In the Constitution of 1866 the legislative authority of the state was vested in the Legislature without any reservation to the people of either initiative or referendum. It contained no provision whatever with reference to the counties. It mentioned no municipal or quasi-municipal corporations save cities and incorporated villages, and with reference thereto directed the Legislature to make provision for their organization by general law and to restrict the power of taxation "to prevent the abuse of such power." Counties were apparently already in existence pursuant to territorial law. In 1873, the Legislature confirmed the boundaries of these and created others. It likewise made provision for the government of counties and made provision defining the powers and duties of counties and their officers. The powers granted were minimal corporate powers. It also made provision for courts and law enforcement, taxation and collection of taxes, laying out of roads, and the keeping of real estate records. It authorized the counties upon a vote of the people to issue bonds to aid in boring for coal in their respective counties. Among the specific powers was the following: "... and in case there are no county buildings, to provide suitable rooms for county purposes." G.S. 1873, p. 234.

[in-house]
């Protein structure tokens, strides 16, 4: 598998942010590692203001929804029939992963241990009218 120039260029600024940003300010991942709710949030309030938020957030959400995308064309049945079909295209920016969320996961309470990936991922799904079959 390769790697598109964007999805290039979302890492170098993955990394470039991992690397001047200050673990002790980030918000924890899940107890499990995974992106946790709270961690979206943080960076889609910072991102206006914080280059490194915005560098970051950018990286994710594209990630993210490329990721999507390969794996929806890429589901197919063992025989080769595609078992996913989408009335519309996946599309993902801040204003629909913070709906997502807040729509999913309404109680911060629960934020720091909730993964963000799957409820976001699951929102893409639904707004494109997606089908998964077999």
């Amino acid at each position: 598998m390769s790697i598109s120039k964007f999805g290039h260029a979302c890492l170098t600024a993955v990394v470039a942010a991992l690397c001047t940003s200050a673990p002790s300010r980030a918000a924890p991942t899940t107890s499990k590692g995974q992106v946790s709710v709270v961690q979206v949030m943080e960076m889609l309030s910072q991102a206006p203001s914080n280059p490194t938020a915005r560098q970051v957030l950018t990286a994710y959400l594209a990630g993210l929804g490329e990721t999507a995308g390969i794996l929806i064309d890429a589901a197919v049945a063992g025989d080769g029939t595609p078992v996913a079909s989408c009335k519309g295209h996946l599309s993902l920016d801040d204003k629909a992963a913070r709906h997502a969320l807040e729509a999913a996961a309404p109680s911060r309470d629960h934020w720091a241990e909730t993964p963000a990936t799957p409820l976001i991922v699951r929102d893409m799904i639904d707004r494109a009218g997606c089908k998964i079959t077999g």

*242 A constitutional limitation on the power of county authorities to tax first appeared in the Constitution of 1875. Art. IX, § 5. Previous limitations were statutory only. At that time also appeared limitations on the power of the Legislature to change county boundaries and to create counties. Prior to the 1920 revision of the Constitution the inhibition on the county tax read: "... shall never assess taxes ... which shall exceed one and a half dollars per one hundred dollars valuation ..." Questions arose as to whether the valuation referred to was actual value or assessed value. See Constitutional Convention 1919-1920, Proposed Amend. to Art. 9, § 5, p. 32. This was clarified and defined in the 1920 constitutional revision in its present form.